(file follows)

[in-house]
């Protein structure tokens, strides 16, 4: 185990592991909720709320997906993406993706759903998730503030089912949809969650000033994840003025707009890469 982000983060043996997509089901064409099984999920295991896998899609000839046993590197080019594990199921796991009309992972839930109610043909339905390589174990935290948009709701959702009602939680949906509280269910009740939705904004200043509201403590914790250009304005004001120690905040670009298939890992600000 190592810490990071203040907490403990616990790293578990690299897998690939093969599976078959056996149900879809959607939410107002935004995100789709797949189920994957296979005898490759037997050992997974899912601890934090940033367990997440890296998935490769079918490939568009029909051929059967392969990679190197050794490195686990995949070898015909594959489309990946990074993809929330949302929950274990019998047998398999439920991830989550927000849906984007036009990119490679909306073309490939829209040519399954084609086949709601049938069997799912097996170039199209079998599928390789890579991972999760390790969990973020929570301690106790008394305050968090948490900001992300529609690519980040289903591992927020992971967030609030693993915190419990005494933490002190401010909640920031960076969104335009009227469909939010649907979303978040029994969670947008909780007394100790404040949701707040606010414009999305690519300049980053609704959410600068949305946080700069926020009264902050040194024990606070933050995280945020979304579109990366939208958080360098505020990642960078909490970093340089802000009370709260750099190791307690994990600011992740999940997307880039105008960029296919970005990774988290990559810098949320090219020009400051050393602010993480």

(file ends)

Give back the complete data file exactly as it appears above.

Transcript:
[in-house]
């Protein structure tokens, strides 16, 4: 185990592991909720709320997906993406993706759903998730503030089912949809969650000033994840003025707009890469 982000983060043996997509089901064409099984999920295991896998899609000839046993590197080019594990199921796991009309992972839930109610043909339905390589174990935290948009709701959702009602939680949906509280269910009740939705904004200043509201403590914790250009304005004001120690905040670009298939890992600000 190592810490990071203040907490403990616990790293578990690299897998690939093969599976078959056996149900879809959607939410107002935004995100789709797949189920994957296979005898490759037997050992997974899912601890934090940033367990997440890296998935490769079918490939568009029909051929059967392969990679190197050794490195686990995949070898015909594959489309990946990074993809929330949302929950274990019998047998398999439920991830989550927000849906984007036009990119490679909306073309490939829209040519399954084609086949709601049938069997799912097996170039199209079998599928390789890579991972999760390790969990973020929570301690106790008394305050968090948490900001992300529609690519980040289903591992927020992971967030609030693993915190419990005494933490002190401010909640920031960076969104335009009227469909939010649907979303978040029994969670947008909780007394100790404040949701707040606010414009999305690519300049980053609704959410600068949305946080700069926020009264902050040194024990606070933050995280945020979304579109990366939208958080360098505020990642960078909490970093340089802000009370709260750099190791307690994990600011992740999940997307880039105008960029296919970005990774988290990559810098949320090219020009400051050393602010993480």